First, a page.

Architects are calling the third version of the popular green-building rating system, Leadership in Energy and Environmental Design, a significant improvement over earlier releases. LEED 2009, which covers new construction, schools, core and shell, commercial interiors and existing buildings, “is a step forward,” says Greg Mella, a principal of SmithGroup, Washington, D.C., and a member of the American Institute of Architects committee on the environment. Under LEED 2009, rolled out late last month by the U.S. Green Building Council, credits are standardized on a 100-point scale. Credits also have been reweighted. Mella deems that important because it recognizes the connection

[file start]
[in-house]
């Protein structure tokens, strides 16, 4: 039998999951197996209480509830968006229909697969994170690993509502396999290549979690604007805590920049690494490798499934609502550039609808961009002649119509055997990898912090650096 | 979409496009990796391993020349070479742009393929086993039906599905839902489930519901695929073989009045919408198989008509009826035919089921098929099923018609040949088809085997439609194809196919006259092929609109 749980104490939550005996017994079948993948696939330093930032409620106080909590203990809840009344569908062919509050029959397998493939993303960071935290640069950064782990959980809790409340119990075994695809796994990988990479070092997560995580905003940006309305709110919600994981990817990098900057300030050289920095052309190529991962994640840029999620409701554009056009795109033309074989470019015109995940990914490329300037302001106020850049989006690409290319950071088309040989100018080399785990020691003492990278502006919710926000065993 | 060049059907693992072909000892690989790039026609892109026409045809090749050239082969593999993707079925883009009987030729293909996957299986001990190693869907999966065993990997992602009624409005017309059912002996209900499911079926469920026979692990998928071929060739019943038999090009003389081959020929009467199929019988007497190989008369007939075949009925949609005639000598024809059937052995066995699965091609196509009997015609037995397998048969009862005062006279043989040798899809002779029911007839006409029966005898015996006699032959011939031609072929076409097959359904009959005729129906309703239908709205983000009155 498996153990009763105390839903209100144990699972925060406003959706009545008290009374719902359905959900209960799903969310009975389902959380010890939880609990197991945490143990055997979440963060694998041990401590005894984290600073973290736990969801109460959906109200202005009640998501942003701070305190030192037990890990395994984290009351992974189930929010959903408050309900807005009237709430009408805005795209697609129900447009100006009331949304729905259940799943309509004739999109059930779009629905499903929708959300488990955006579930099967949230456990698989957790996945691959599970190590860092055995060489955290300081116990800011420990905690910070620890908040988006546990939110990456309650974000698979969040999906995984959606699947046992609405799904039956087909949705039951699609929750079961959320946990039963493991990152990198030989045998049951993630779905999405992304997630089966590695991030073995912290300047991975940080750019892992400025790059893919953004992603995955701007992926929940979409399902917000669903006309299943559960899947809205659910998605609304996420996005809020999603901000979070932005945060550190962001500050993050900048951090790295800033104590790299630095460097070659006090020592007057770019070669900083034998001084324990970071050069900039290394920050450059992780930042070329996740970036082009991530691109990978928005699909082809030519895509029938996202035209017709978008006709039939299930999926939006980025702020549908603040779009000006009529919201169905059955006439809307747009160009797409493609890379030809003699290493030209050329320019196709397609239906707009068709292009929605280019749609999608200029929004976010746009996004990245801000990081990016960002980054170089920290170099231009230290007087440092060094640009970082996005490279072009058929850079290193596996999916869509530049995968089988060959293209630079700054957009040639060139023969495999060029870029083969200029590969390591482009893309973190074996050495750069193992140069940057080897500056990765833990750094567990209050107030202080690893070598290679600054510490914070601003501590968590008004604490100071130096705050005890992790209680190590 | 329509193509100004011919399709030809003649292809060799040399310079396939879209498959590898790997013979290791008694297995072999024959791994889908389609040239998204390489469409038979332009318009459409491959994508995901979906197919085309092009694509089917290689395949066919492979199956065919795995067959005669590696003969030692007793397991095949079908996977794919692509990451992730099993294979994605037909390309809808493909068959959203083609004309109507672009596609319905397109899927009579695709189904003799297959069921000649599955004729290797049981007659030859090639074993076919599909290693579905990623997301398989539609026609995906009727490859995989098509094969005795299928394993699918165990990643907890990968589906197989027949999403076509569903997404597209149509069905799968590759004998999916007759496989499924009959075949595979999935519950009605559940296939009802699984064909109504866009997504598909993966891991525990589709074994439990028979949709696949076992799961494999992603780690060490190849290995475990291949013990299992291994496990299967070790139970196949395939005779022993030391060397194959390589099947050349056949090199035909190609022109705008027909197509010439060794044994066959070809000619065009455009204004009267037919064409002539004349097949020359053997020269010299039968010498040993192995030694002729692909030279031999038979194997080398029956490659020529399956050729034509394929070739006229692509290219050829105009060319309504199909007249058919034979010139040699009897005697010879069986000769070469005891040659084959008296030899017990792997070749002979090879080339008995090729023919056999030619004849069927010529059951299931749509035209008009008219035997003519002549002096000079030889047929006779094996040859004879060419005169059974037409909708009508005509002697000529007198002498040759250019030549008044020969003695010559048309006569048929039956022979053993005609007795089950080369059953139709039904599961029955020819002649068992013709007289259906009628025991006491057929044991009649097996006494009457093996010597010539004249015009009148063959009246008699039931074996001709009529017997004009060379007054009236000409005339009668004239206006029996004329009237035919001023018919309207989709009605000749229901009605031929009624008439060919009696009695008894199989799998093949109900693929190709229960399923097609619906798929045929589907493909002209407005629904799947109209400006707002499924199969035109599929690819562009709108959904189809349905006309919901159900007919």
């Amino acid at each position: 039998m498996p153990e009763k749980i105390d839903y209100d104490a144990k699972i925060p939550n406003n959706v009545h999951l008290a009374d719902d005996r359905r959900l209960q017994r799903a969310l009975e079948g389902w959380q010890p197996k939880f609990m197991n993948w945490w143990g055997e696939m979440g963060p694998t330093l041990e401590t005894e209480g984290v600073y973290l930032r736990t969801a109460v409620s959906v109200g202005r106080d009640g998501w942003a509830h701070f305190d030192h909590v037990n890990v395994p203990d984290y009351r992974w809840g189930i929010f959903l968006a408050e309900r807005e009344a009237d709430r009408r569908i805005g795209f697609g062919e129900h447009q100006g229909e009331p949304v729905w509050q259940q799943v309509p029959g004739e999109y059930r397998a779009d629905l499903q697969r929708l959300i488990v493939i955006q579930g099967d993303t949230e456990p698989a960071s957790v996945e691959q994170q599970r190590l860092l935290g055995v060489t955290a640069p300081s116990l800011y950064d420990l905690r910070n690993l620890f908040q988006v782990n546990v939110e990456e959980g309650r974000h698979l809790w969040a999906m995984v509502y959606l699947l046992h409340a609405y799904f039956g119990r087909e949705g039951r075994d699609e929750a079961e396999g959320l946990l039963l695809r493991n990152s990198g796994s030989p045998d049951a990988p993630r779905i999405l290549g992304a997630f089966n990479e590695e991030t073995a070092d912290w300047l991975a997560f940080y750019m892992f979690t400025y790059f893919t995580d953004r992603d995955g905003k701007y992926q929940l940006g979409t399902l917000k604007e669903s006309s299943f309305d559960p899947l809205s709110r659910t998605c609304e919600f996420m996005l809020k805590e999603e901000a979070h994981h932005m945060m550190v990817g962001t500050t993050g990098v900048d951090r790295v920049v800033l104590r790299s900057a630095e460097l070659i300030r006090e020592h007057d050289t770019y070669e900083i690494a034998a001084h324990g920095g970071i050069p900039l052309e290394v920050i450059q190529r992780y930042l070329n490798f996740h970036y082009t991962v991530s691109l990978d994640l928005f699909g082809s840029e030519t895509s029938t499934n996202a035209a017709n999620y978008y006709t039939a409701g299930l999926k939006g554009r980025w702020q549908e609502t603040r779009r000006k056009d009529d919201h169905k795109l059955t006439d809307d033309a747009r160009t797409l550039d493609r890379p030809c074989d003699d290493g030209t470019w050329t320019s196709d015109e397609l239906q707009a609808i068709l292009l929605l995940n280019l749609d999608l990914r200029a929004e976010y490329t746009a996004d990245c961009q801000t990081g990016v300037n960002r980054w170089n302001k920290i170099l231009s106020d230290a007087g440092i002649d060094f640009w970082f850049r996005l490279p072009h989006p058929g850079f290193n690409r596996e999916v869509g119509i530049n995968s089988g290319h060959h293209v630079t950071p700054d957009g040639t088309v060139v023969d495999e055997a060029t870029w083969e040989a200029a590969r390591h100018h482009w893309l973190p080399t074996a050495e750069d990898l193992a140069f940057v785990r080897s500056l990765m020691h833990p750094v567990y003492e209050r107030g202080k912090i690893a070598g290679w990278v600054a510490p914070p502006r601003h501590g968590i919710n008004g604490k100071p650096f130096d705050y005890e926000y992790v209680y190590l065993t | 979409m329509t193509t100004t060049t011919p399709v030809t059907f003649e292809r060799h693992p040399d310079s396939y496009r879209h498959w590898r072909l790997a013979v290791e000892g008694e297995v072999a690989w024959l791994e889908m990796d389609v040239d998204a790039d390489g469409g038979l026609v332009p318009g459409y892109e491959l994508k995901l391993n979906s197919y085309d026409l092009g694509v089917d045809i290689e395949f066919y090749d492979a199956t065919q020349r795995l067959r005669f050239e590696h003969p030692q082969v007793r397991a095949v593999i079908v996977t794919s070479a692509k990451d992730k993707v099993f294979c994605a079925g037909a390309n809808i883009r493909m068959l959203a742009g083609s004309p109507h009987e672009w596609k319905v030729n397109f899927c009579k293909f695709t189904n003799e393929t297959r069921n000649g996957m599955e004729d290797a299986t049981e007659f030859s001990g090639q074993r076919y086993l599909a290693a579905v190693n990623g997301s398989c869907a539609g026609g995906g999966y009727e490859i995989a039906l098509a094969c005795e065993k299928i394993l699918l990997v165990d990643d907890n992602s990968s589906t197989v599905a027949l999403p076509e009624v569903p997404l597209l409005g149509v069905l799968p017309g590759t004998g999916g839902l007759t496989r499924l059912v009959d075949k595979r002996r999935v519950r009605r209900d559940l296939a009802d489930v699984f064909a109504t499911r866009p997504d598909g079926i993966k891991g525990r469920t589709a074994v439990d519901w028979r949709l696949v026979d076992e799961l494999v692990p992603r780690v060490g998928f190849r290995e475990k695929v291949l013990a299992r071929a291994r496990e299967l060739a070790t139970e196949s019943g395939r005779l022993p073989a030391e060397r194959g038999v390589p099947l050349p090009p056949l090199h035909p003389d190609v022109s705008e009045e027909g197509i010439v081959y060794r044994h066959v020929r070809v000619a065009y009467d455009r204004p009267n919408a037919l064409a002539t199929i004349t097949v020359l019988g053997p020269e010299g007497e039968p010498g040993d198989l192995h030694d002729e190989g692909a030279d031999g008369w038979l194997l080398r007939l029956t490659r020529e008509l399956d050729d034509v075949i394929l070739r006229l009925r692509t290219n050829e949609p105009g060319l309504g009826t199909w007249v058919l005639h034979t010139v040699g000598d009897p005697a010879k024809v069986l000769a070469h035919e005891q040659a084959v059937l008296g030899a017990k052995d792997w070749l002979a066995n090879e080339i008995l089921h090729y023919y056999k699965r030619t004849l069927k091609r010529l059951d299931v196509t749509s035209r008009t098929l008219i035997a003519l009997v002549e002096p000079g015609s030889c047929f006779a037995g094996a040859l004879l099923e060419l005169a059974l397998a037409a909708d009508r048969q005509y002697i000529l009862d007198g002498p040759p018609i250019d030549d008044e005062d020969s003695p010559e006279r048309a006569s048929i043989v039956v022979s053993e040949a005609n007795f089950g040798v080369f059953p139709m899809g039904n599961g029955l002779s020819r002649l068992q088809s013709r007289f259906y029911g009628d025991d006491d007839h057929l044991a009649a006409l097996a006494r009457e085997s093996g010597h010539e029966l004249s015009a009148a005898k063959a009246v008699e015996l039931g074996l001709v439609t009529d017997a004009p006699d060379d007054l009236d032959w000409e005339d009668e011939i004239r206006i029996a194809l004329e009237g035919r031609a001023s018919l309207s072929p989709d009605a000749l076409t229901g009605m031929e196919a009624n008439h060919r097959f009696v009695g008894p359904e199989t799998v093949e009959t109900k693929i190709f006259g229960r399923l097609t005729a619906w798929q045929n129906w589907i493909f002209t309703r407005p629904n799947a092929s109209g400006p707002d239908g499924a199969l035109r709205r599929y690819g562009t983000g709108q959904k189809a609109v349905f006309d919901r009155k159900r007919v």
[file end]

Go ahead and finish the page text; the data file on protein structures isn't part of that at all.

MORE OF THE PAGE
Arch dams, classically curved monoliths situated in narrow valleys, are not as common as other types of dams, such as embankment dams and gravity dams. ENR takes a look at some of the biggest arch dams in the world, both completed and under construction.